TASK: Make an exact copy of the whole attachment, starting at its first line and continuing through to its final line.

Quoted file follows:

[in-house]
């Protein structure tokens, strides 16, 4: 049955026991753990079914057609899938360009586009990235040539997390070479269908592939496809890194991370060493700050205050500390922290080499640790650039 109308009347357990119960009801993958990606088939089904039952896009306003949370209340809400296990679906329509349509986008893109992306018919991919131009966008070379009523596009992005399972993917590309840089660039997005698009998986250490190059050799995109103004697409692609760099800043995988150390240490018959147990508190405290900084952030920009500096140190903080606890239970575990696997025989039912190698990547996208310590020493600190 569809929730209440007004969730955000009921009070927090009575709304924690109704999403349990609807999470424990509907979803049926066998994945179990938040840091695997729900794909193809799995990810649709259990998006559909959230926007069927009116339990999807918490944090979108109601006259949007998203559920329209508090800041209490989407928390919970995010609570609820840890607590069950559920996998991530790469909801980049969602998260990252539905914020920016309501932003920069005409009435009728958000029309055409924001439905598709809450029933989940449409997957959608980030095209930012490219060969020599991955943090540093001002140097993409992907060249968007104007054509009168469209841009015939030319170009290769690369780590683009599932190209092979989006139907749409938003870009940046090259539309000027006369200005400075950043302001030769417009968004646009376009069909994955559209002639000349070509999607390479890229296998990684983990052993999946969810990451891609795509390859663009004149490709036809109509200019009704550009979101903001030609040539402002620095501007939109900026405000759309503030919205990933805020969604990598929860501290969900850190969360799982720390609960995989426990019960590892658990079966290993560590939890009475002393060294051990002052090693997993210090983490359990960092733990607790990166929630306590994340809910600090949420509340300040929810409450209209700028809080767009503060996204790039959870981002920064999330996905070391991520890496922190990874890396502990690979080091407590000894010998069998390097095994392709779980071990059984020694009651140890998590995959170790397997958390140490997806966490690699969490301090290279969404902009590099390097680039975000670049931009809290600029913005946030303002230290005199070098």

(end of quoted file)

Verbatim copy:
[in-house]
């Protein structure tokens, strides 16, 4: 049955026991753990079914057609899938360009586009990235040539997390070479269908592939496809890194991370060493700050205050500390922290080499640790650039 109308009347357990119960009801993958990606088939089904039952896009306003949370209340809400296990679906329509349509986008893109992306018919991919131009966008070379009523596009992005399972993917590309840089660039997005698009998986250490190059050799995109103004697409692609760099800043995988150390240490018959147990508190405290900084952030920009500096140190903080606890239970575990696997025989039912190698990547996208310590020493600190 569809929730209440007004969730955000009921009070927090009575709304924690109704999403349990609807999470424990509907979803049926066998994945179990938040840091695997729900794909193809799995990810649709259990998006559909959230926007069927009116339990999807918490944090979108109601006259949007998203559920329209508090800041209490989407928390919970995010609570609820840890607590069950559920996998991530790469909801980049969602998260990252539905914020920016309501932003920069005409009435009728958000029309055409924001439905598709809450029933989940449409997957959608980030095209930012490219060969020599991955943090540093001002140097993409992907060249968007104007054509009168469209841009015939030319170009290769690369780590683009599932190209092979989006139907749409938003870009940046090259539309000027006369200005400075950043302001030769417009968004646009376009069909994955559209002639000349070509999607390479890229296998990684983990052993999946969810990451891609795509390859663009004149490709036809109509200019009704550009979101903001030609040539402002620095501007939109900026405000759309503030919205990933805020969604990598929860501290969900850190969360799982720390609960995989426990019960590892658990079966290993560590939890009475002393060294051990002052090693997993210090983490359990960092733990607790990166929630306590994340809910600090949420509340300040929810409450209209700028809080767009503060996204790039959870981002920064999330996905070391991520890496922190990874890396502990690979080091407590000894010998069998390097095994392709779980071990059984020694009651140890998590995959170790397997958390140490997806966490690699969490301090290279969404902009590099390097680039975000670049931009809290600029913005946030303002230290005199070098």